Each of them was a Christian and found comfort and strength through their relationship with God. They put their trust in Jesus as their Saviour when they were young, healthy and active; old age seemed a long way off. But as they grew older the promises of the Bible gave them strength and hope. They knew the personal love and care of God and experienced the truth of Psalm 23 where David wrote, “The Lord is my shepherd; I shall not want. He makes me lie down in green pastures. He leads me beside still waters. He restores my soul.”

When they realised their life was drawing to a close they were able to face death with confidence and hope because they knew their Saviour was with them. David wrote, “Even though I walk through the valley of the shadow of death, I will fear no evil, for you are with me; your rod and your staff, they comfort me. Surely goodness and mercy shall follow me all the days of my life, and I shall dwell in the house of the Lord forever.”

David’s son Solomon was a wise king. In the book of Ecclesiastes he considered the meaning of life and came to a clear conclusion, “Remember your Creator in the days of your youth, before the days of trouble come and the years approach when you will say, ‘I find no pleasure in them.’ Remember him – before the silver cord is severed, and the golden bowl is broken; and the dust returns to the ground it came from, and the spirit returns to God who gave it.”

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Light and life to all he brings

More than 2 billion Christians around the world will soon celebrate the birth of Jesus Christ. One in three people in the world are followers of Jesus. This is an amazing statistic. Jesus came from a small village in Galilee. His parents were ordinary people. He learned his father’s trade and was a carpenter. He never travelled more than 100 miles from his home. His remarkable ministry lasted just 3 years. When he was 33 years old he was executed by the Romans. Yet today millions of people from every nation on earth know him as their Saviour and follow him as his disciples. How can this be explained?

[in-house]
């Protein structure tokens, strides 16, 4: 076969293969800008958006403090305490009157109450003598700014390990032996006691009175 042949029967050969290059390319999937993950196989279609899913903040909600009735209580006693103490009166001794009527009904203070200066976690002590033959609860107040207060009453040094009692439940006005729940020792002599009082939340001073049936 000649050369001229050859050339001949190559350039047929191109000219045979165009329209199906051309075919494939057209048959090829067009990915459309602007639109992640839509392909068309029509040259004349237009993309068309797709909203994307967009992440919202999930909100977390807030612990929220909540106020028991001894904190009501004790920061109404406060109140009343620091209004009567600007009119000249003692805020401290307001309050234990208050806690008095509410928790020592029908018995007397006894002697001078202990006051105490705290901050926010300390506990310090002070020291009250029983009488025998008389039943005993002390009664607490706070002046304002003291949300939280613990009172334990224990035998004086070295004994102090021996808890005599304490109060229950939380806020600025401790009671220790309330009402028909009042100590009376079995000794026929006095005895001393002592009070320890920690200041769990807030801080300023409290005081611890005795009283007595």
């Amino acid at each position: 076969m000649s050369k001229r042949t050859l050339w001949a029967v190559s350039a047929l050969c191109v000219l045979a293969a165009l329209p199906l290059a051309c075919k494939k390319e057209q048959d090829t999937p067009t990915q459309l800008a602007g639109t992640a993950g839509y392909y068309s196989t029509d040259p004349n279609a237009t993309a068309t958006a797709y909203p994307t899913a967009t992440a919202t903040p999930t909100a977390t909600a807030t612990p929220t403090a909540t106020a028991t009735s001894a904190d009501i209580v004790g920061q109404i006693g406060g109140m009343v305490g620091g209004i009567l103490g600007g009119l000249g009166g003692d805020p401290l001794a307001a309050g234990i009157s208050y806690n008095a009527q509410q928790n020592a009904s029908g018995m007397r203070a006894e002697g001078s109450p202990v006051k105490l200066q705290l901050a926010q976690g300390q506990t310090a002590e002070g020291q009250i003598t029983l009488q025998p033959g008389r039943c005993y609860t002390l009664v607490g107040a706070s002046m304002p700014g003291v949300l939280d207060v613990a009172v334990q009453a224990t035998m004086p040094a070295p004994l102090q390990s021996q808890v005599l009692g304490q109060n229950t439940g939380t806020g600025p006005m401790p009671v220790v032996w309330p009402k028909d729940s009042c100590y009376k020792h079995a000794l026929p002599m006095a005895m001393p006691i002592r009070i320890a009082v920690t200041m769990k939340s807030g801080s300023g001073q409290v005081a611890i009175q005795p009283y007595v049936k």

Jesus was the Son of God. One of our carols says, “He came down to earth from heaven who is God and Lord of all.” When the wise men from Persia, who followed the star, found the baby they “bowed down and worshipped him.” They recognised him as a divine King and offered him their gifts. Because Jesus was the Son of God he rose again from the dead. It was not possible for death to keep its hold on him. One of his disciples, Thomas, who at first doubted that Jesus had risen from the dead, saw him personally and said, “My Lord and my God!”

Jesus came in fulfilment of God’s promise. From the beginning of time God had promised that a child would be born who would bring blessing to the peoples of the world. Through this child God’s great purpose for his world was going to be fulfilled. God is still carrying forward his gracious purpose for the nations. Today the good news of Jesus is being proclaimed around the world and many are receiving him as Saviour and Lord. One day “the earth will be filled with the knowledge of the glory of the Lord.”

Jesus came to give us hope. The world into which he was born knew great sadness and pain. Our world today is very much the same. Jesus is the One who gives us a sure and certain hope both in this life and when we die. Many carol services close with these words, “Hail the heaven-born Prince of Peace! Hail the Son of Righteousness! Light and life to all he brings, risen with healing in his wings. Mild he lays his glory by, born that man no more may die, born to raise the sons of earth, born to give us second birth. Hark! the herald angels sing, “Glory to the new-born King!”

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Remembering Vincent van Gogh